What is data mining?
Data mining is the process of finding and examining patterns and other relationships within large data sets to discover critical insights.
The findings of data mining operations can help predict potential outcomes, determine strategies, improve decision-making and ultimately solve business problems of all kinds. As such, mining is sometimes referred to as "knowledge discovery." Numerous processes fall under the broad umbrella of data mining, including data cleansing, modeling, analyzing, testing, classification, clustering, and reporting.
Data mining is so important precisely because it can be applied to business problems and objectives across countless areas of an enterprise, ranging from marketing and customer service to supply chain management and fraud detection.
Mining for data in the modern era
The specifics of data mining projects and processes will vary from organization to organization. That being said, there are a number of established standards informing data mining and analysis in today's enterprises. The best known of these is the Cross-Industry Standard Process for Data Mining (CRISP-DM).
CRISP-DM offers a particularly effective way to represent data mining as a logical and understandable process to those who aren't well-versed in the field. It is broken down into six distinct steps:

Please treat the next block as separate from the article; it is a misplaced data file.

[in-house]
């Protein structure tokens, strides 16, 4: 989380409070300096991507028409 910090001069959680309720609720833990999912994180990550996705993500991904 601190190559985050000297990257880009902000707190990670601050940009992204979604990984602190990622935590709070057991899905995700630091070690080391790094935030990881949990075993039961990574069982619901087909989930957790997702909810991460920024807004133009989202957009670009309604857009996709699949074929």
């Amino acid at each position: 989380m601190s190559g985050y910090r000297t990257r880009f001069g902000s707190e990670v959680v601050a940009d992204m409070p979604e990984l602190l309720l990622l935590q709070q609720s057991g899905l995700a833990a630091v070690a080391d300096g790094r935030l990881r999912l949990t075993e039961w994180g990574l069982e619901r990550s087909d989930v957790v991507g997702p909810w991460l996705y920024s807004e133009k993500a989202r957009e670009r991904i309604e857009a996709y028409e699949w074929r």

6 Phases of CRISP-DM
- Business understanding: Data teams must clearly establish a primary objective for any data mining project. This can often be expressed as the desire to find the answer to a question. E.g., "How is the new customer relationship management (CRM) platform that the sales team just adopted affecting individual reps' productivity and revenue generation?" This step also involves defining success criteria—which, for this example, would include data points detailing positive effects on the sales team's productivity and contribution to the bottom line.
- Data understanding: Determining what data will be necessary to approach and eventually solve the business problem, and then collecting it. Keeping with the CRM example, much of the data that will answer the question comes from the CRM—but other applications, including enterprise resource planning (ERP) and human resources information systems (HRIS), can also provide contextually relevant data.
- Data preparation: After data collection is complete, analysts and scientists must cleanse it—eliminating redundancies through deduplication, discarding unnecessary outliers and missing values. Then, the data is transformed into an appropriate format for analysis of the business question. In some cases, some of the data set's dimensions may be eliminated if failing to do so would slow down modeling and computation too much.
- Modeling: A data mining algorithm is selected as the basis for a model—usually more than one algorithm, because most mining projects will benefit from multiple models. Data teams then build models using programming languages like Python or R.